Breakups are tough but they’re even more difficult when disagreements on the division of relationship property and funds occur. A binding financial agreement can help ensure this doesn’t happen by clearly setting out who gets what in the event of a breakup.
To help you decide if you need your own agreement we’ve taken a closer look at what’s included in a binding financial agreement – and how you can prepare one.
What’s included in a binding financial agreement?
Binding financial agreements should always tick two boxes:
- They should be correctly prepared, legally enforceable and each party should have received independent legal advice before signing; and,
- They should include a detailed plan for division of assets if the relationship ends.
To ensure your binding financial agreement meets these two requirements it’s essential that you include all the right details. That should include:
- Key information about both parties (Names, addresses, etc).
- A full list of assets and liabilities that both parties acquired before and during the relationship.
- Details about all financial assets, including their value.
- A full breakdown of how assets should be dealt with during the relationship and divided in the event of a relationship breakdown.
- A certificate of advice or a statement from each party annexed to the agreement to confirm that each party has received legal advice.
It’s essential that all information in a binding financial agreement is correct, especially details of your financial assets. If it isn’t, the agreement may be terminated in a family law court.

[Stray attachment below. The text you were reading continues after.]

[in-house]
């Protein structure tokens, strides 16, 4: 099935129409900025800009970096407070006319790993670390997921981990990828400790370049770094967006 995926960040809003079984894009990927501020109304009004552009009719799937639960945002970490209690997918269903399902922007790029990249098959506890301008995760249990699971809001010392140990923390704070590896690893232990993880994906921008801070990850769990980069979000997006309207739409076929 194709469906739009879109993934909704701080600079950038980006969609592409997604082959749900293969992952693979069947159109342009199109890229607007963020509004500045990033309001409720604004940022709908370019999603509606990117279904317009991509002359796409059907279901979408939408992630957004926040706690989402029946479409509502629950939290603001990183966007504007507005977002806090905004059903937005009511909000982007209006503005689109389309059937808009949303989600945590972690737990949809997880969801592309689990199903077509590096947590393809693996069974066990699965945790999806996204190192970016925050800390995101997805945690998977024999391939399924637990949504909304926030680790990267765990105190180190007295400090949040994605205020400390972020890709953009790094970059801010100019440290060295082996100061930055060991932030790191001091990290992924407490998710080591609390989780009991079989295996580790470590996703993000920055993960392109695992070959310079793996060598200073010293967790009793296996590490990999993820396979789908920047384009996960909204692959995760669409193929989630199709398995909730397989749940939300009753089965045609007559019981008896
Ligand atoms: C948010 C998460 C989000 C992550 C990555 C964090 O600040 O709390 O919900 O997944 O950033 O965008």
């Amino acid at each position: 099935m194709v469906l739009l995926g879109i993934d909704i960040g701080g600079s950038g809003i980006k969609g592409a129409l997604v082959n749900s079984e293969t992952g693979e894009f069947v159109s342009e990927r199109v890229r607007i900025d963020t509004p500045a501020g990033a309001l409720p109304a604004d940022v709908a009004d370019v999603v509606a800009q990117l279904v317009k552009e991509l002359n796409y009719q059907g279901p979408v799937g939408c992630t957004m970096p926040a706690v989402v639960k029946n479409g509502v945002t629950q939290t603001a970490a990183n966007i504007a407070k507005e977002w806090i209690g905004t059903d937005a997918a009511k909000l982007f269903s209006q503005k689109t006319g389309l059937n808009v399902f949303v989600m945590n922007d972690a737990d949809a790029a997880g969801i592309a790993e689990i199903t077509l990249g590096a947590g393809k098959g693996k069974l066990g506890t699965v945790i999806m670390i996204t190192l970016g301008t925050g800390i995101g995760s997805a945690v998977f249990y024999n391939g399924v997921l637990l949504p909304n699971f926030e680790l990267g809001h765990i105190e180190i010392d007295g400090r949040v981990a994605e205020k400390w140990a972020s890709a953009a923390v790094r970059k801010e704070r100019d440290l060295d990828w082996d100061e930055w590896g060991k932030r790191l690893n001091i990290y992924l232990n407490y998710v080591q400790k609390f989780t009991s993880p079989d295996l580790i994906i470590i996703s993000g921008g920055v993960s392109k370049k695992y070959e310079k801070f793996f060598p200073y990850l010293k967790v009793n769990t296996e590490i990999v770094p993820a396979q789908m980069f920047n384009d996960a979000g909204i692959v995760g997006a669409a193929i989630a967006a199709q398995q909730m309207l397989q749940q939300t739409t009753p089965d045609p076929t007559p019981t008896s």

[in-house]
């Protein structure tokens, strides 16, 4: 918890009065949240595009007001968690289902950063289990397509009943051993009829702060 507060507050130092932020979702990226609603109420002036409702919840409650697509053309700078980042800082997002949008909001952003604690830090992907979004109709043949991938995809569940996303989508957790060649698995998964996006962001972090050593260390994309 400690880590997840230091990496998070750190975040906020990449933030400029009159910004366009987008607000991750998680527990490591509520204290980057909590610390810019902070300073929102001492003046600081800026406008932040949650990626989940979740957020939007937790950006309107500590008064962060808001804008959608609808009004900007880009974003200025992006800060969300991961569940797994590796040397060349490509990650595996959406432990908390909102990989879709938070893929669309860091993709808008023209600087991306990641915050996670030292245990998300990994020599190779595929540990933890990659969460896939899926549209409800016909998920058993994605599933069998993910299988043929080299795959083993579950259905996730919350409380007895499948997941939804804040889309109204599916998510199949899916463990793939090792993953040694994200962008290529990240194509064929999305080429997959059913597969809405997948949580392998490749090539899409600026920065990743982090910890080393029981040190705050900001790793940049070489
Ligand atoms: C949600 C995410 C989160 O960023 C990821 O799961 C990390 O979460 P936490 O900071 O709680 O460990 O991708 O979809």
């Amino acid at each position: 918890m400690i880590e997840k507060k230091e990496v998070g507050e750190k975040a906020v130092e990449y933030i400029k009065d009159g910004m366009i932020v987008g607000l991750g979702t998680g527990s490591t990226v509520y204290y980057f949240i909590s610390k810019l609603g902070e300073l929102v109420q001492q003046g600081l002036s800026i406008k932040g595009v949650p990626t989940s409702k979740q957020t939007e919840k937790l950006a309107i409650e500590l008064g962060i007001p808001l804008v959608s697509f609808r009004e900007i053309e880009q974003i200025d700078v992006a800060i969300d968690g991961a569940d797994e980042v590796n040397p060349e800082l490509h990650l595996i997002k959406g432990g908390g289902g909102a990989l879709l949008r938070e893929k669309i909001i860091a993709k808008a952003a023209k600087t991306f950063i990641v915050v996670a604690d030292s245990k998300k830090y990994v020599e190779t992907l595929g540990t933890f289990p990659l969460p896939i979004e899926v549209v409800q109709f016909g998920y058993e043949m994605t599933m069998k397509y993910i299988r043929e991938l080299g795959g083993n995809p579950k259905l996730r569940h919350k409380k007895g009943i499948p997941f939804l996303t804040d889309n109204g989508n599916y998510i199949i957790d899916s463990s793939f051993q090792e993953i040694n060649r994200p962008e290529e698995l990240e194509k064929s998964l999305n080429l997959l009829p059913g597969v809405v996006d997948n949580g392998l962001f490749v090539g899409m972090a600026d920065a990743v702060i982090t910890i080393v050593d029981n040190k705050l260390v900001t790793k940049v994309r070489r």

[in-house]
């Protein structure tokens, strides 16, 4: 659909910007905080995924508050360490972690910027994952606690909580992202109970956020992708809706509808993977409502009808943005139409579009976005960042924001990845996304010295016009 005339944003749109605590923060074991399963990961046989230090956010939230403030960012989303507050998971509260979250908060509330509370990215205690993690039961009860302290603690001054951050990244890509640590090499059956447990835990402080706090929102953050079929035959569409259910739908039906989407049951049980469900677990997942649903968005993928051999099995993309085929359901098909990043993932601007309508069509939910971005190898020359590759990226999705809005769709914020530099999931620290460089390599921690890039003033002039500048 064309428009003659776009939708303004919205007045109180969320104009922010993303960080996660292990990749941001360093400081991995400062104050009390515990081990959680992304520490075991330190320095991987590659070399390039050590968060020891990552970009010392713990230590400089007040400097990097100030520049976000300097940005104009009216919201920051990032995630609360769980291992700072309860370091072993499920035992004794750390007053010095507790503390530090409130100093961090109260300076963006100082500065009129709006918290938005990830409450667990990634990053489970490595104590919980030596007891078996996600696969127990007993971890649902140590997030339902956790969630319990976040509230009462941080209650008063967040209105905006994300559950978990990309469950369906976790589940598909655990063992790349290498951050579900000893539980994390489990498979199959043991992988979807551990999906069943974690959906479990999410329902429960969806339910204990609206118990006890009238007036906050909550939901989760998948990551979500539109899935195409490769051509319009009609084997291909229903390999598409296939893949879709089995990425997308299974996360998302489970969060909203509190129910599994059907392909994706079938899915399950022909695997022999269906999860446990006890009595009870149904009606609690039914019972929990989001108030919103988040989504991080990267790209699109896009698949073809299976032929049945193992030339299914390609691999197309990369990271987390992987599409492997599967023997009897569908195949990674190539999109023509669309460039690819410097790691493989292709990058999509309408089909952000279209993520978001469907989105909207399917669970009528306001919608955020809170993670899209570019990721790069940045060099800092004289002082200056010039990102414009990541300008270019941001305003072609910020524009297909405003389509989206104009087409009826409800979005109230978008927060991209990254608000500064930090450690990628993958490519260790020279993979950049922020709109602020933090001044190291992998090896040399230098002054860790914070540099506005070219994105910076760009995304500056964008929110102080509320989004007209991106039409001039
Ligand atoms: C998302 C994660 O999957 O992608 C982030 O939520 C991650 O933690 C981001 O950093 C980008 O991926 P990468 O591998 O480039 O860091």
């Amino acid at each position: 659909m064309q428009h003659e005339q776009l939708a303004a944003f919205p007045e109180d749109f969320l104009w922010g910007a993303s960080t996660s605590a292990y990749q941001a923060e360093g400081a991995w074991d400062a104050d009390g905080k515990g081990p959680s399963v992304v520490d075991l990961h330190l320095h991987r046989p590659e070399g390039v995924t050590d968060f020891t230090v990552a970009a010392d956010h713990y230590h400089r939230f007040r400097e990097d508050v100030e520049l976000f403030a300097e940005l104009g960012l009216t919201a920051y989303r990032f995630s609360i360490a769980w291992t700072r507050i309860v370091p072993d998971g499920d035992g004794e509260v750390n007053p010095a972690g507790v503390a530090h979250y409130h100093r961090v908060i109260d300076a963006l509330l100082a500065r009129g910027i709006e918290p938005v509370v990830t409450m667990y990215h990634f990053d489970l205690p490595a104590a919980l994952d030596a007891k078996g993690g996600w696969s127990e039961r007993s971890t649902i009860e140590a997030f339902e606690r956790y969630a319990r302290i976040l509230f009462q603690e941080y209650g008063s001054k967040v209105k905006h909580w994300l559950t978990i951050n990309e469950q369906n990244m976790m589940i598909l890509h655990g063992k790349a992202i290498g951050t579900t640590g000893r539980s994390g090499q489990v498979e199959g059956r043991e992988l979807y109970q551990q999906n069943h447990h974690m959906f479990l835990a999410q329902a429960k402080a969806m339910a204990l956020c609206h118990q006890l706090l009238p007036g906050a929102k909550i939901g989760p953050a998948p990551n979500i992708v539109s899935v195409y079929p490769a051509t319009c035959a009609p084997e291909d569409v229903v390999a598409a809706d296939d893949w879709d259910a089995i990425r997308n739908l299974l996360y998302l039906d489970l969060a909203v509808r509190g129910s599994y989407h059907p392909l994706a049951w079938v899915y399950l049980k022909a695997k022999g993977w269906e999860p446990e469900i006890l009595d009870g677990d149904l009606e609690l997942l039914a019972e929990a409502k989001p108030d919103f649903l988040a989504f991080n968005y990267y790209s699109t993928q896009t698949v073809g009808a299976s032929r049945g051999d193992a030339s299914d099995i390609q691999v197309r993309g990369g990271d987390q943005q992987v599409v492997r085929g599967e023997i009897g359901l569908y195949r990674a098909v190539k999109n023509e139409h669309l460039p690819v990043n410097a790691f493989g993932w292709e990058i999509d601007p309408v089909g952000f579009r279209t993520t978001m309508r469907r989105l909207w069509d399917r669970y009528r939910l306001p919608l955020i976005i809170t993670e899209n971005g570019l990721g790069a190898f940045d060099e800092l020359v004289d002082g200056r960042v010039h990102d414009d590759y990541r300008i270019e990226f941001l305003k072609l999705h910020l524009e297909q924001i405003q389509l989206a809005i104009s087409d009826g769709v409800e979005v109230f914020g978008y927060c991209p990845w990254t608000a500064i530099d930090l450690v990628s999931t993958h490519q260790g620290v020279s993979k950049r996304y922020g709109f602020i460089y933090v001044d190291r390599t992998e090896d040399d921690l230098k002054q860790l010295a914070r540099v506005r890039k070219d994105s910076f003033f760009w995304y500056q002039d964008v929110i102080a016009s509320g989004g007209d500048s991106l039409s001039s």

What assets can be included?
Any financial assets that you want to protect can usually be covered by a binding financial agreement. Generally, if it can be valued, it can be included. Here are a few examples of things we commonly see in binding financial agreements:
- Real estate, including the home you live in and investment properties.
- Funds in bank accounts and cash.
- Investments, including shares, bonds, managed funds and cryptocurrency.
- Vehicles including cars, bikes and boats.
- Debts and liabilities.
- Inheritances and other windfall gains.
- Collectors items.
- Businesses (including part ownership of a business).
- Any financial support or maintenance to be provided after the relationship ends.
Importantly, financial arrangements for children can also be set out in binding financial agreements – but both parties should take extra care to ensure these are fair and practicable before signing.
Who can create a binding financial agreement?
It’s absolutely essential that your binding financial agreement is correctly prepared and includes all the necessary details. What’s more, it’s also important that you and your partner, spouse or ex both receive independent legal advice before entering into a binding financial agreement. This isn’t just a sensible idea – it’s a legal requirement under family law and your agreement may not be legally enforceable if you don’t meet this requirement.
In other words, it’s always best to get an experienced family lawyer to prepare your binding financial agreement. It’s also a good idea to have it reviewed every 2-3 years, or when your circumstances change.
Need a hand creating a binding financial agreement? Get in touch with the experts at Testart Family Lawyers to arrange a complementary first consultation.